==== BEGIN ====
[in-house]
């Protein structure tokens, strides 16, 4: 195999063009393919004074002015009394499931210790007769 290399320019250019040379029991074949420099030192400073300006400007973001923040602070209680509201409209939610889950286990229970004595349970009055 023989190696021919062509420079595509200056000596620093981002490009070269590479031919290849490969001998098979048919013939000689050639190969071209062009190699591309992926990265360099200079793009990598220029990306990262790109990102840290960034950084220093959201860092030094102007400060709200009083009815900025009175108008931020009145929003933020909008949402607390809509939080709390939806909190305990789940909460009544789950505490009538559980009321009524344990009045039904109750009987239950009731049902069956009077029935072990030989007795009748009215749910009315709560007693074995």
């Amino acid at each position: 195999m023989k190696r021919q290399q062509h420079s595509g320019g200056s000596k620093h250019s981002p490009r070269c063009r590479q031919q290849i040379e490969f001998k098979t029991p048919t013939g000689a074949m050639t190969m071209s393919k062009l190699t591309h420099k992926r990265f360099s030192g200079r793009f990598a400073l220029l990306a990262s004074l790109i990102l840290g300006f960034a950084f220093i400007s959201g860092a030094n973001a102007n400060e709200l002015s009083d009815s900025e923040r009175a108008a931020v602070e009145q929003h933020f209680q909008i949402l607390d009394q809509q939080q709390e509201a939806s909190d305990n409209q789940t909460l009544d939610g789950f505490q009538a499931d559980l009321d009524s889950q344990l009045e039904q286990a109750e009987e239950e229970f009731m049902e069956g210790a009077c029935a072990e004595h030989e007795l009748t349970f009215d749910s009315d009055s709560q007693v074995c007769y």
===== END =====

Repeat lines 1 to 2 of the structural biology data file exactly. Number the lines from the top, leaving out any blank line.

[in-house]
């Protein structure tokens, strides 16, 4: 195999063009393919004074002015009394499931210790007769 290399320019250019040379029991074949420099030192400073300006400007973001923040602070209680509201409209939610889950286990229970004595349970009055 023989190696021919062509420079595509200056000596620093981002490009070269590479031919290849490969001998098979048919013939000689050639190969071209062009190699591309992926990265360099200079793009990598220029990306990262790109990102840290960034950084220093959201860092030094102007400060709200009083009815900025009175108008931020009145929003933020909008949402607390809509939080709390939806909190305990789940909460009544789950505490009538559980009321009524344990009045039904109750009987239950009731049902069956009077029935072990030989007795009748009215749910009315709560007693074995």